I want this man
To go away now.

With a kiss
I'd pass the key
And feel your tongue
Teasing and receiving.
With your spit
Still on my lip,
You hit the water.

Him and I in the room
To prove you are with us too.

He's using code that only you and I know.
This is no trick of his.
This is your magic.

I'd catch the cues,
Watching you,
Hoping you'd do something wrong.

Everybody thinks you'll never make it,
But every time,
You escape:

'Rosabel believe,
Not even eternity
Can hold Houdini!'

"Rosabel, believe!"

Through the glass
I'd watch you breathe.
("Not even eternity--")
Bound and drowned,
And paler than you've ever been.
("--will hold Houdini!")

With your life
The only thing in my mind--
We pull you from the water!


You ("Hou-di-ni...")
And I
And Rosabel believe.

Interestingly enough, the thing I find the most fascinating about Harry Houdini is not his magic, but the energies he put into debunking purported mediums and psychics after his mother passed away. He was part of a "Scientific American" group that said they would give any spiritualist who came forward and showed authentic psychic talents a monetary prize. The winnings were never collected. Houdini's greatest asset in revealing the fakeries was his magical training. Once he started making a name for himself as a dubunker, he would don a disguise and with a police officer and journalist in tow, would attend seances. He was able to unmask a number of notable psychics of the times. His success destroyed his friendship with Sir Arthur Conan Doyle who was a staunch believer in the spiritual world and mediums. Doyle actually believed Houdini to be a medium himself, which he thought explained how Houdini performed his escapes. He thought Houdini to have paranormal abilities.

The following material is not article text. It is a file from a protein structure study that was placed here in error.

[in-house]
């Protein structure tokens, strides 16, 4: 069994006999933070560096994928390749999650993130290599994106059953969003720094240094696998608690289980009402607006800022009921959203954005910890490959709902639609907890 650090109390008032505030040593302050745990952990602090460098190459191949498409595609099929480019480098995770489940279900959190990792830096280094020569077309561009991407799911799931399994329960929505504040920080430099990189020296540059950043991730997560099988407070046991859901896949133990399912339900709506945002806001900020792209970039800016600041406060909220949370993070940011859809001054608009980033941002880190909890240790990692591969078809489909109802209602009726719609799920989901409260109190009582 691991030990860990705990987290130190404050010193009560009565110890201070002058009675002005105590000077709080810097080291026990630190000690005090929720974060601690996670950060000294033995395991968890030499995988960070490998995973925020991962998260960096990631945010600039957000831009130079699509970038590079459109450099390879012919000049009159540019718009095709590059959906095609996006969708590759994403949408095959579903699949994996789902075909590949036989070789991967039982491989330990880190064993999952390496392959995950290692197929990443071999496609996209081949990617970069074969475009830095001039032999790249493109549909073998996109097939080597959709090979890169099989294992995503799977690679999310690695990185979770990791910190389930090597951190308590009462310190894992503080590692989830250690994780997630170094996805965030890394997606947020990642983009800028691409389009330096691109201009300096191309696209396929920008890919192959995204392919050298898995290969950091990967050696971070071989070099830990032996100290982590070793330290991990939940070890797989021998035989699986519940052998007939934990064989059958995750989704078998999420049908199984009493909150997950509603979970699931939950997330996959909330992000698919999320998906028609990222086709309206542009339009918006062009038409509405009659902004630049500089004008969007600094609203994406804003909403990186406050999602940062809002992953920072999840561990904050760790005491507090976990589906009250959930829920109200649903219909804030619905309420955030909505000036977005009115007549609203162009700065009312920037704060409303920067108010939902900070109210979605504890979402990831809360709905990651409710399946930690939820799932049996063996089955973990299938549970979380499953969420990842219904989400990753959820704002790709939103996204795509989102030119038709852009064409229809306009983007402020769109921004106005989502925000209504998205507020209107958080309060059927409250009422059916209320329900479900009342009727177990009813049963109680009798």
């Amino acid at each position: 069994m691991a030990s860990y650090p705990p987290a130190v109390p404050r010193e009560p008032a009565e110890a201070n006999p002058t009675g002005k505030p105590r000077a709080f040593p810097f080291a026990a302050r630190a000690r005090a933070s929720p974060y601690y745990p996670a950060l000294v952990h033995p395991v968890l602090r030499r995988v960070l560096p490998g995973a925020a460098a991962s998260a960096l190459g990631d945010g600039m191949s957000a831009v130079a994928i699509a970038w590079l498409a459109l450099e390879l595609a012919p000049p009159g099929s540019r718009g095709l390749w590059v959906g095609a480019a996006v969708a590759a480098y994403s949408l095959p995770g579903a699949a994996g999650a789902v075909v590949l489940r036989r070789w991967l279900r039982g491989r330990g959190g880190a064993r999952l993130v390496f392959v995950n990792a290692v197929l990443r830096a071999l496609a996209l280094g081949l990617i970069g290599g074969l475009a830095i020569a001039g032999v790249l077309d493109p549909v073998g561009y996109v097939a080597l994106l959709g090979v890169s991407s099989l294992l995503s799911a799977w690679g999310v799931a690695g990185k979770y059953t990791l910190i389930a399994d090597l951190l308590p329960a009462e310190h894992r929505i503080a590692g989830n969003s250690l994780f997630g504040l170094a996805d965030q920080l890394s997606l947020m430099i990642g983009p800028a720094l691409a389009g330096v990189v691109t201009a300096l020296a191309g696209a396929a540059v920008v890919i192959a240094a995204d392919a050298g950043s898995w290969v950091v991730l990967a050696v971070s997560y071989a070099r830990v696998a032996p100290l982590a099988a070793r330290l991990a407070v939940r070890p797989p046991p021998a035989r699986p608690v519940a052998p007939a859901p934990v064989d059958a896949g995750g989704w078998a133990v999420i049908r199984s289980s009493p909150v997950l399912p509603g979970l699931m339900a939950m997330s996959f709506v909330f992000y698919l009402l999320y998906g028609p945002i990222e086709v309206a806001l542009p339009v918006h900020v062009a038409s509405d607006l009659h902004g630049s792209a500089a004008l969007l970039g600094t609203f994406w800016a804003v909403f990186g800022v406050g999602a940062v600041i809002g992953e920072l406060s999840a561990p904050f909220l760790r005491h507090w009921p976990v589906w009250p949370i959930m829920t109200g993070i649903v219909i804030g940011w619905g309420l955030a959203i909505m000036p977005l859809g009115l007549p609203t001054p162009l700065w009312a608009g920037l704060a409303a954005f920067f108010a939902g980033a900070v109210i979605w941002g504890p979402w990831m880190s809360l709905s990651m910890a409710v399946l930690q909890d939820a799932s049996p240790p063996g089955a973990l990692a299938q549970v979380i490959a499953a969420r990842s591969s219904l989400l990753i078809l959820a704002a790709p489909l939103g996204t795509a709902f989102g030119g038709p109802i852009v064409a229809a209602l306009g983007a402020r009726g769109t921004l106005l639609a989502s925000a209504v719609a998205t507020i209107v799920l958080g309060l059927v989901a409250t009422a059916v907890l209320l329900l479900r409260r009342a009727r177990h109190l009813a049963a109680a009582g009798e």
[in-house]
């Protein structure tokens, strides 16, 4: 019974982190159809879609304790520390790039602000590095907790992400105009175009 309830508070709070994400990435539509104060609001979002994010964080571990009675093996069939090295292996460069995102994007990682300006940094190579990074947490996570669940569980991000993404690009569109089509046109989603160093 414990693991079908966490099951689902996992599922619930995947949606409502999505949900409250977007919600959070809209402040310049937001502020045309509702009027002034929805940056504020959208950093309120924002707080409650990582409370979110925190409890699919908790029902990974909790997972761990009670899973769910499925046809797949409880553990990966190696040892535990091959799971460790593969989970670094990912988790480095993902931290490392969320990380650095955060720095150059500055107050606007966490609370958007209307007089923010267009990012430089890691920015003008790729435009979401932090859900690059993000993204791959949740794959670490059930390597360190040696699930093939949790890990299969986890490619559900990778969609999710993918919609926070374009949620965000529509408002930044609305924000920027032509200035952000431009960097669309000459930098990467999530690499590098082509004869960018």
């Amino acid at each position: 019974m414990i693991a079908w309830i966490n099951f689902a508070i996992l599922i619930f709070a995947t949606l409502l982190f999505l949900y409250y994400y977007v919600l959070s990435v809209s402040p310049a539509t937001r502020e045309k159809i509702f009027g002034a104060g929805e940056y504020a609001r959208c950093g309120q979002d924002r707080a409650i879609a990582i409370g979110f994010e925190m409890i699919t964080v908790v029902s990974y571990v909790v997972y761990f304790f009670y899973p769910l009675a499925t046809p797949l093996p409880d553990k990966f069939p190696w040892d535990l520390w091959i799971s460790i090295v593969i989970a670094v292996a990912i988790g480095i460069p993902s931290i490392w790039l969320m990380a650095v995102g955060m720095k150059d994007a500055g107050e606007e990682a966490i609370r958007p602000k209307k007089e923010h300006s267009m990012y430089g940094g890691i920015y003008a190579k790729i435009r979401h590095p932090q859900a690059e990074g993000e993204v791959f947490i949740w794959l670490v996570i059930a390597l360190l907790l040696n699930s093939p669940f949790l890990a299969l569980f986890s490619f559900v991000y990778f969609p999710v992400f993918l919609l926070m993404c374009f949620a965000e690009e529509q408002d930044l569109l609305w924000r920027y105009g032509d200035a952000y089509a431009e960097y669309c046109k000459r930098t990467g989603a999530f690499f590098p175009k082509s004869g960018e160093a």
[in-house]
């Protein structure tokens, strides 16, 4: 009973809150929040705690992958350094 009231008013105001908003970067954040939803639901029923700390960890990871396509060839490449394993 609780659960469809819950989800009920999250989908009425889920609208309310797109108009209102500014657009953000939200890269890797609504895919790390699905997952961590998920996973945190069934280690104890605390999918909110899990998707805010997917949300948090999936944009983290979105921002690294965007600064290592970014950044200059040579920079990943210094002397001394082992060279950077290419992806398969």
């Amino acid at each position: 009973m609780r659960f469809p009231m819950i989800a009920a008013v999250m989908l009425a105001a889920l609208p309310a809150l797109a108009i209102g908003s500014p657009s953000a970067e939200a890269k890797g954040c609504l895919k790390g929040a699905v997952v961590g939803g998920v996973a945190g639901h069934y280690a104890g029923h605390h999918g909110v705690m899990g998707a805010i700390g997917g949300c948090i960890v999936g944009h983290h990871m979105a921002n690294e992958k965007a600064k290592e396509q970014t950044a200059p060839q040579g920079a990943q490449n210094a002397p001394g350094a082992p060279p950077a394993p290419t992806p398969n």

Before Houdini's death, he and Bess agreed that if his spirit came back, he would say a secret code word that would tell her it was him. "Rosabelle believe" was pulled from a play Bess was in when they first met. For ten years after his death, Bess would hold seances on Halloween to see if she would hear those confirming words. She had no success, and after the tenth seance in 1936, she put out the candle she had kept continually burning beside Houdini's Picture. She would later say that "ten years is long enough to wait for any man". Magicians world wide still hold Halloween seances each year hoping to hear Houdini's words from beyond the grave.

The official diagnosis as to Houdini's death was peritonitis, secondary to a ruptured appendix. Documented reports of an eye witness to an incident that was said to have been the catalyst for his death caused rise to speculation. Houdini had always bragged that he could take any blow above the waist without injury. A student, J. Gordon Whitehead, punched Houdini a number of times in the abdomen to test his claims. The following is one of the witness accounts:

"Houdini was reclining on his couch after his performance, having an art student sketch him. When Whitehead came in and asked if it was true that Houdini could take any blow to the stomach, Houdini replied groggily in the affirmative. In this instance, he was hit three times before Houdini could tighten up his stomach muscles to avoid serious injury. Whitehead reportedly continued hitting Houdini several more times and Houdini acted as though he were in some pain."

It was October 24, 1926. Houdini arrived at the Garrick Theater for what was sadly to be his final performance. He had a fever of 104, and was suffering from acute appendicitis. He wasn't going to let it stop him and he took the stage anyway. He was said to have passed out during the performance, was revived, and went on to complete it. Once off stage they rushed him to the hospital. Harry Houdini died on October 26, 1926. He was only 52.

Houdini died 85 years ago, yet his place at the top of the Magician's list is solid. In my book, anyway. Yesterday was his posthumous Birthday...#137.

Truthfully, even if I knew the 'secrets' to all of Houdini's escapes, they are still quite miraculous. I really don't WANT to know how he repeatedly escaped death. Just because he always had an escape plan mapped out doesn't make them any less dangerous. In the world of magic, I choose to be among the unknowing. The ones who watch completely spellbound, wondering all the while 'how did they do that'. Call it...the kid in me.

Happy Birthday, Harry...

No comments:

Post a Comment